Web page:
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Martin Heinz
Martin Heinz

Posted on • Originally published at martinheinz.dev

Speeding Up Docker Builds with Remote Cache

Building images in CI/CD pipeline can be quite different from builds on local machine. One major difference is availability of cache. In the local environment you most likely have all the resources, dependencies and image layers cached from previous builds and therefore your builds might take just a few seconds. In the CI pipeline on the other hand, there's no local cache, which can cause the builds to take several minutes. There's solution to this though, and in this article we will look at how we can solve it both with and without Docker and for any CI/CD platform you might be using.

The Generic Solution

The idea for the generic solution that would work in any environment is pretty simple - we need to somehow create or bring the cache to the pipeline. We have 2 options here - either we point the builder tool (e.g. Docker) to the repository of our image from which it can retrieve image layers and use them as cache, or alternatively, we store the layers on a filesystem which we make available to the pipeline and grab the layers from there. Either way, we need to create the cache by pushing the image to repository or to filesystem, then - in the subsequent builds - we try to use it and if that doesn't work because of cache-miss, we update it with new layers.

Now let's see how we can do that in practice with various tools...

Docker

The simplest solution to this problem is to use Docker with BuildKit. BuildKit is a set of enhancements for docker build which improves performance, storage management and adds couple extra features, including better caching functionality. To build container image with BuildKit, all we need to do is prepend DOCKER_BUILDKIT=1 to each command:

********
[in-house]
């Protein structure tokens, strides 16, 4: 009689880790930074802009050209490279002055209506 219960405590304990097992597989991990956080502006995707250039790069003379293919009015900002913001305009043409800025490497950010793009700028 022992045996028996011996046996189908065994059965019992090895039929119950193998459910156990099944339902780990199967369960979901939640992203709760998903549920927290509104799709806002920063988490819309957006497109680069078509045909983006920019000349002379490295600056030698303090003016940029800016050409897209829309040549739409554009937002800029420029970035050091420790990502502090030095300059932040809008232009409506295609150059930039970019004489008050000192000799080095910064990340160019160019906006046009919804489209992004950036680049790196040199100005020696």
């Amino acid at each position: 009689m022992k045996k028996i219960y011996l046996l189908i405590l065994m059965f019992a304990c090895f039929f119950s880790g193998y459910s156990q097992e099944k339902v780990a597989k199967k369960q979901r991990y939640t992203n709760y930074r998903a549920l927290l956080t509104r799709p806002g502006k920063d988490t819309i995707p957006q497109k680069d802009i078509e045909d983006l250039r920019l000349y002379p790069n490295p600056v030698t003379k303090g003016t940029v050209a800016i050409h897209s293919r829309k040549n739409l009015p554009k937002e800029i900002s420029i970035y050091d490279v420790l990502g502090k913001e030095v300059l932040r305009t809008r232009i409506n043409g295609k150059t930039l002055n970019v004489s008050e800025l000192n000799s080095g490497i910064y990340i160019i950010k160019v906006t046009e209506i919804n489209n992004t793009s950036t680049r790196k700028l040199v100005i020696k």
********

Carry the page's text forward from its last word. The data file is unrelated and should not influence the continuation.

# Warm up cache
~ $ DOCKER_BUILDKIT=1 docker build -t martinheinz/docker-cached --build-arg BUILDKIT_INLINE_CACHE=1 . 
...
 => => writing image sha256:09f473587beb1a1f240a776760655637ca00894a2a31b730019ecfee48d43848              0.0s
 => => naming to docker.io/martinheinz/docker-cached                                                      0.0s
 => exporting cache                                                                                       0.0s
 => => preparing build cache for export                                                                   0.0s

~ $ docker push martinheinz/docker-cached

# Build using cache repo
~ $ DOCKER_BUILDKIT=1 docker build --cache-from martinheinz/docker-cached .
 => [internal] load metadata for docker.io/library/ubuntu:latest                                          0.5s
 => importing cache manifest from martinheinz/docker-cached                                               0.0s
 => CACHED [1/1] FROM docker.io/library/ubuntu@sha256:44ab2c3b26363823dcb965498ab06abf...50743df0d4172d   0.0s
 => exporting to image                                                                                    0.0s
 => => exporting layers                                                                                   0.0s
 => => writing image sha256:09f473587beb1a1f240a776760655637ca00894a2a31b730019ecfee48d43848              0.0s
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This example should be self-explanatory to anyone who ever built an image with Docker. Only real difference between this and basic Docker usage is the addition of BUILDKIT_INLINE_CACHE=1 which tells BuildKit to enable inline cache exporter. This makes sure that Docker writes metadata needed for caching into the image. This metadata will be then used in subsequent builds to find out which layers can be cached. The only other difference in the above snippet is the command output - during the first build we can see that Docker exports the cache to the repository, while during the second one it imports cache manifests and also uses one cached layer.

The use of BuildKit as part of Docker is convenient, but it hides some features and options. So, in case you want more control over the build and caching, then you can directly use the upstream BuildKit project. To do so, you will need to download binaries from GitHub release page, unpack it and move it into your path (e.g. /usr/local/bin/). Finally, you need to start the BuildKit daemon and then you're ready to build: